Video games, Netflix and other tech seem to be the main hobbies kids pick up these days. They’re certainly fun but are they the best choices for your child’s development? Here’s 8 other hobbies they can give a go which will benefit their fitness, social skills and mind.
The thought of letting a kid in the kitchen can be nerve-wracking but don’t let it put you off. Cooking is a great supervised hobby for kids to enjoy. They’ll improve their reading skills with recipes and maths skills if they need to halve or double ingredients. They’ll learn to share by cooking for their family and friends. Plus it’s a great teaching method for healthy food choices and understanding what goes into their food. Inspire your mini chef with their own set of colourful measuring cups and mixing bowls from MyDeal home and garden.
Not many kids, let alone adults, know how fruits and veggies grow these days. Pineapples come from a tree? Peanuts are under the ground? While your home garden is too small for these adventurous plants there’s plenty to be gained from taking up gardening with your kids. It’s a long term hobby and a great life skill to begin building from a young age. They’ll learn responsibility with the need to care for plants and water them daily and patience while waiting for them to grow.
Gymnastics is a popular sport but it can become an expensive hobby if your kids aren’t taking it pro. One-off circus classes are a more affordable way to give them the opportunity to learn acrobatic skills. Many circus schools offer holiday programs where your kids can try out a session, if they love it you can enrol them for a full term or more. Bring their skills home to practice with a safely netted trampoline.
4- Laser Tag
For a fitness hobby they can practice in their own backyard try out a round of laser tag. Save yourself the hassle of buying a whole expensive kit by renting one instead. Nicole Lander from Laser Tag In A Box says it’s the best incidental exercise for kids:
“A fun hobby idea for kids is outdoor laser tag. Instead of hitting a boring treadmill, kids can run around and play high tech 'hide and seek' and get exercise without really even thinking about it. With a laser tag rental kids can run around the backyard, ducking and weaving in a modern game of tag.”
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Delon is a co-founder of Tutors Field Australia where you can book tutors and classes in everything from maths to piano and languages. He says many parents are taking up the option of music classes for their kids.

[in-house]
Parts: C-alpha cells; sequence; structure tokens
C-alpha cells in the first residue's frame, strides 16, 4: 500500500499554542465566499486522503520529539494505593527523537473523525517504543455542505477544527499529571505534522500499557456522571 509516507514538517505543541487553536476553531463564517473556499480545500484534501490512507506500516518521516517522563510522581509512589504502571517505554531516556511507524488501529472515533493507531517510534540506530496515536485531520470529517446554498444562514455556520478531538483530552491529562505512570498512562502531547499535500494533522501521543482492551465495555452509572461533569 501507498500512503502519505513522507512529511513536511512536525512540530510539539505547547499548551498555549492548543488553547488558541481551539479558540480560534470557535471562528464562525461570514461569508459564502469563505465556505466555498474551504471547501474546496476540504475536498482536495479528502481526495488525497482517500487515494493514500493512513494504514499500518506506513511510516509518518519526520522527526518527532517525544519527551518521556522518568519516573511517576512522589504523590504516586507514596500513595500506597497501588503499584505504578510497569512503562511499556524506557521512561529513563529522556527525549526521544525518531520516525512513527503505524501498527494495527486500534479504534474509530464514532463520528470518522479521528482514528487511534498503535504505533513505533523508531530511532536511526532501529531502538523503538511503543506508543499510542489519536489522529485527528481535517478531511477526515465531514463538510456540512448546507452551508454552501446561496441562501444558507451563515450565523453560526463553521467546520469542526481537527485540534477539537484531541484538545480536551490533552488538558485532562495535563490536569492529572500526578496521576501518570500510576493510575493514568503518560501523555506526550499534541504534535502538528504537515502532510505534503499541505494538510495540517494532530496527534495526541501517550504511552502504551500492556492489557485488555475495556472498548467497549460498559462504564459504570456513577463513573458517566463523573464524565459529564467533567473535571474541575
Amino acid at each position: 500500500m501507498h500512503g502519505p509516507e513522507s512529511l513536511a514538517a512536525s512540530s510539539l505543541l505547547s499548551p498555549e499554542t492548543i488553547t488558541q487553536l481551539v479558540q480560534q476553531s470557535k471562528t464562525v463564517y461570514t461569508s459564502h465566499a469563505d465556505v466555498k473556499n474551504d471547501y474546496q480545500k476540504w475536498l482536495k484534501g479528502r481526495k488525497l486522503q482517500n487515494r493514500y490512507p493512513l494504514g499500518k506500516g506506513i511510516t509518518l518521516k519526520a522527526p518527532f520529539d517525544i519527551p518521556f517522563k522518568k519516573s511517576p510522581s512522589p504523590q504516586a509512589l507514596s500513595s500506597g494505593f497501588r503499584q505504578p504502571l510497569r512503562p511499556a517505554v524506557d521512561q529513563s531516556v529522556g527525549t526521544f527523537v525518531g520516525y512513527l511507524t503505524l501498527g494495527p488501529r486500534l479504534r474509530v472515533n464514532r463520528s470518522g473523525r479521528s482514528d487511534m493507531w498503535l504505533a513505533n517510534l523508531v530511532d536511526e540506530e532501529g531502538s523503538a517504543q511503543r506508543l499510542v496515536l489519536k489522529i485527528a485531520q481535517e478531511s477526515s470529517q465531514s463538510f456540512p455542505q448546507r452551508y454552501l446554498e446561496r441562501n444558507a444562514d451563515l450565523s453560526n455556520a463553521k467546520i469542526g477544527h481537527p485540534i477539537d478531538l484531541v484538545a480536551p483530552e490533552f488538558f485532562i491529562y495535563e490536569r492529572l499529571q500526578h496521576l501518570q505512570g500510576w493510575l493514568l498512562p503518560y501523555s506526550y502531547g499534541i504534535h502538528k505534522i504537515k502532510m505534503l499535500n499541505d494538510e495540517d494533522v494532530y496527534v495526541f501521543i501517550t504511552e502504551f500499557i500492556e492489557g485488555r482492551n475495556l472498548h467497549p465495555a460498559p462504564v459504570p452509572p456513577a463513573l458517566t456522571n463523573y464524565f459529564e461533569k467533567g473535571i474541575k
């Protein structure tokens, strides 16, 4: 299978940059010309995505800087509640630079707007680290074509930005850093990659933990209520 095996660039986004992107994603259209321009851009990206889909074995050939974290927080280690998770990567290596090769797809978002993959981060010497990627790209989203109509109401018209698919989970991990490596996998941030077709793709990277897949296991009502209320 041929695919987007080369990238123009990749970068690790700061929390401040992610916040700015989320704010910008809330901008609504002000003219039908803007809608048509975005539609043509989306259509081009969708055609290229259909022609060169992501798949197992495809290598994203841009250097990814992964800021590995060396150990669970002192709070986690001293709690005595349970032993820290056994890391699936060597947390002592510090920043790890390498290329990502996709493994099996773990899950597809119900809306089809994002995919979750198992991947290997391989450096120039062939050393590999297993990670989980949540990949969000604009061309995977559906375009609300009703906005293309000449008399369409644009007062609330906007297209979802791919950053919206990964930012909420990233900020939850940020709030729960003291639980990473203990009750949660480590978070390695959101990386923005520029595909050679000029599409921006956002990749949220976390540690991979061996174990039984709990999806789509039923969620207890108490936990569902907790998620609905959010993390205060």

“Learning music is actually a great hobby. We have seen many parents finding beginner music classes for their kids. Learning to play an musical instrument requires patience and self-discipline and these are important life skills. In addition, kids love to create and that is what music is all about.”
Think carefully about the kind of instrument your child would enjoy such as drums for a highly energetic child or piano for a more structured, organised young mind. Also consider what skills your child would benefit from, such as boisterous kids learning discipline from the structure of piano. Most importantly ask if they have a favourite instrument - they may like the sound, look or feel and liking it to begin with means they’ll be more inclined to stick to playing it.
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6- Horse Riding
Horse riding and vaulting are a great option for adventurous or animal loving kids. Picking up a hobby that involves animals is going to be great for your child’s social skills and developing compassion. There are plenty of riding schools operating in Australia and some are even non-profit such as Salisa Horse Riding in Perth. Suitable for very young children, with beginners lessons at Salisa starting from age 4 and more advanced vaulting for ages 8 and up. They’ll learn a fun skill and also how to care for animals.
Stamps, coins, even postcards - if you notice your child has a penchant for a particular item consider helping them start a collection. Stamps are a great choice for learning history such as when a special edition was released, what different countries stamps look like and how the prices have changed (and why) over the years. They may find it helps foster a career-building skill such as an appreciation for graphic design. It’s also a great option for shy children as it helps them develop an area of expertise and is a natural topic of discussion with their peers and adults to help bring them out of their shell.
Practising this ancient Japanese art is a perfect opportunity to expand your child’s cultural horizons while also giving them a fun hobby. It’s creative, relaxing and provides quick results with basic folds able to be learnt in minutes. Best of all, it’s highly portable. All you need is a stack of paper which makes it an easy option for waiting rooms, long haul flights and anywhere your child’s patience will be tested.
If you want them to put down the game console the trick is finding an equally fun but more educational activity. Test out one or two hobbies with your kids and you may find more than one sticks.